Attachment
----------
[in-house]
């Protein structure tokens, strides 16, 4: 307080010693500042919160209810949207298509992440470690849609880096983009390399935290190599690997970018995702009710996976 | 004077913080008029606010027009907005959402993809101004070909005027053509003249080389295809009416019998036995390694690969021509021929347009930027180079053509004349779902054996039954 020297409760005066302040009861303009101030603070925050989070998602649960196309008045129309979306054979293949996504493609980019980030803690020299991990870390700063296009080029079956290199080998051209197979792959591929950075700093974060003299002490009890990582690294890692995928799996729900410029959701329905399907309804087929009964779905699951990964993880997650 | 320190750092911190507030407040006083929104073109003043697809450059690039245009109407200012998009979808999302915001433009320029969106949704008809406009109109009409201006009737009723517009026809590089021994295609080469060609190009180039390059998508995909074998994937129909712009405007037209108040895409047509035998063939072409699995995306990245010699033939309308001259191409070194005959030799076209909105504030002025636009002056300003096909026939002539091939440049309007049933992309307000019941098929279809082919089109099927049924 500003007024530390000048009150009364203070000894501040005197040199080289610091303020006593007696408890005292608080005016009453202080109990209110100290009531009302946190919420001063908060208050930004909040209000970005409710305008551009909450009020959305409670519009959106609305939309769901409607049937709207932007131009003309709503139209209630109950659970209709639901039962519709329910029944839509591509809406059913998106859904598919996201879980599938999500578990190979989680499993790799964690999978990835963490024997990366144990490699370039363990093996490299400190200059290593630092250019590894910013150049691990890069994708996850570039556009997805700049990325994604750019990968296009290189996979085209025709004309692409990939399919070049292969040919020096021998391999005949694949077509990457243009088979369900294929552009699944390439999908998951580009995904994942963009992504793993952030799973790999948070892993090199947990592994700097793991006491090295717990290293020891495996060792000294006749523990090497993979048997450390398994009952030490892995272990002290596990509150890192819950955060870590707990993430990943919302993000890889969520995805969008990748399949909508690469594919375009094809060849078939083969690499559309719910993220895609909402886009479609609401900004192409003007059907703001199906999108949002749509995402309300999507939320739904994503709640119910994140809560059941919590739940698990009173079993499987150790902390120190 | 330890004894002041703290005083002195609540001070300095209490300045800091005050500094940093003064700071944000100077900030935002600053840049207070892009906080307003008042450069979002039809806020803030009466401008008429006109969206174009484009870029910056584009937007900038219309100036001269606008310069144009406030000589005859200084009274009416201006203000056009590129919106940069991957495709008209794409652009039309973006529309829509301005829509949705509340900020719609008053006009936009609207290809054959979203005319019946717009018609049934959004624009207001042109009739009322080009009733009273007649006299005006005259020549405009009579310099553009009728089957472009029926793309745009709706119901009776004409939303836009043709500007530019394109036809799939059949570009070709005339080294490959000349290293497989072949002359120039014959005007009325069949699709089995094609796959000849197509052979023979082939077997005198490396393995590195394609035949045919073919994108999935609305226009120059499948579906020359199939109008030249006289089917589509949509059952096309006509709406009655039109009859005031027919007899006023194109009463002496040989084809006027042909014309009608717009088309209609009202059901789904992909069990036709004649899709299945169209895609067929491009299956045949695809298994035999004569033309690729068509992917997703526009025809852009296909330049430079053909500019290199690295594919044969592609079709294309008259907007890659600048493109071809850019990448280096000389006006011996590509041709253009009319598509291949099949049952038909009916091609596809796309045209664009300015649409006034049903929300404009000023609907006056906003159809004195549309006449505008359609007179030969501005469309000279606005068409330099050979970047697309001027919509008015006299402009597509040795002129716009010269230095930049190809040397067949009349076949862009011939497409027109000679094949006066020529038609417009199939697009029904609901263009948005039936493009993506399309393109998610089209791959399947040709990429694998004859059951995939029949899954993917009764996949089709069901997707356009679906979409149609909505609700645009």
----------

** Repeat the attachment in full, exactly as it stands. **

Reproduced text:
[in-house]
């Protein structure tokens, strides 16, 4: 307080010693500042919160209810949207298509992440470690849609880096983009390399935290190599690997970018995702009710996976 | 004077913080008029606010027009907005959402993809101004070909005027053509003249080389295809009416019998036995390694690969021509021929347009930027180079053509004349779902054996039954 020297409760005066302040009861303009101030603070925050989070998602649960196309008045129309979306054979293949996504493609980019980030803690020299991990870390700063296009080029079956290199080998051209197979792959591929950075700093974060003299002490009890990582690294890692995928799996729900410029959701329905399907309804087929009964779905699951990964993880997650 | 320190750092911190507030407040006083929104073109003043697809450059690039245009109407200012998009979808999302915001433009320029969106949704008809406009109109009409201006009737009723517009026809590089021994295609080469060609190009180039390059998508995909074998994937129909712009405007037209108040895409047509035998063939072409699995995306990245010699033939309308001259191409070194005959030799076209909105504030002025636009002056300003096909026939002539091939440049309007049933992309307000019941098929279809082919089109099927049924 500003007024530390000048009150009364203070000894501040005197040199080289610091303020006593007696408890005292608080005016009453202080109990209110100290009531009302946190919420001063908060208050930004909040209000970005409710305008551009909450009020959305409670519009959106609305939309769901409607049937709207932007131009003309709503139209209630109950659970209709639901039962519709329910029944839509591509809406059913998106859904598919996201879980599938999500578990190979989680499993790799964690999978990835963490024997990366144990490699370039363990093996490299400190200059290593630092250019590894910013150049691990890069994708996850570039556009997805700049990325994604750019990968296009290189996979085209025709004309692409990939399919070049292969040919020096021998391999005949694949077509990457243009088979369900294929552009699944390439999908998951580009995904994942963009992504793993952030799973790999948070892993090199947990592994700097793991006491090295717990290293020891495996060792000294006749523990090497993979048997450390398994009952030490892995272990002290596990509150890192819950955060870590707990993430990943919302993000890889969520995805969008990748399949909508690469594919375009094809060849078939083969690499559309719910993220895609909402886009479609609401900004192409003007059907703001199906999108949002749509995402309300999507939320739904994503709640119910994140809560059941919590739940698990009173079993499987150790902390120190 | 330890004894002041703290005083002195609540001070300095209490300045800091005050500094940093003064700071944000100077900030935002600053840049207070892009906080307003008042450069979002039809806020803030009466401008008429006109969206174009484009870029910056584009937007900038219309100036001269606008310069144009406030000589005859200084009274009416201006203000056009590129919106940069991957495709008209794409652009039309973006529309829509301005829509949705509340900020719609008053006009936009609207290809054959979203005319019946717009018609049934959004624009207001042109009739009322080009009733009273007649006299005006005259020549405009009579310099553009009728089957472009029926793309745009709706119901009776004409939303836009043709500007530019394109036809799939059949570009070709005339080294490959000349290293497989072949002359120039014959005007009325069949699709089995094609796959000849197509052979023979082939077997005198490396393995590195394609035949045919073919994108999935609305226009120059499948579906020359199939109008030249006289089917589509949509059952096309006509709406009655039109009859005031027919007899006023194109009463002496040989084809006027042909014309009608717009088309209609009202059901789904992909069990036709004649899709299945169209895609067929491009299956045949695809298994035999004569033309690729068509992917997703526009025809852009296909330049430079053909500019290199690295594919044969592609079709294309008259907007890659600048493109071809850019990448280096000389006006011996590509041709253009009319598509291949099949049952038909009916091609596809796309045209664009300015649409006034049903929300404009000023609907006056906003159809004195549309006449505008359609007179030969501005469309000279606005068409330099050979970047697309001027919509008015006299402009597509040795002129716009010269230095930049190809040397067949009349076949862009011939497409027109000679094949006066020529038609417009199939697009029904609901263009948005039936493009993506399309393109998610089209791959399947040709990429694998004859059951995939029949899954993917009764996949089709069901997707356009679906979409149609909505609700645009």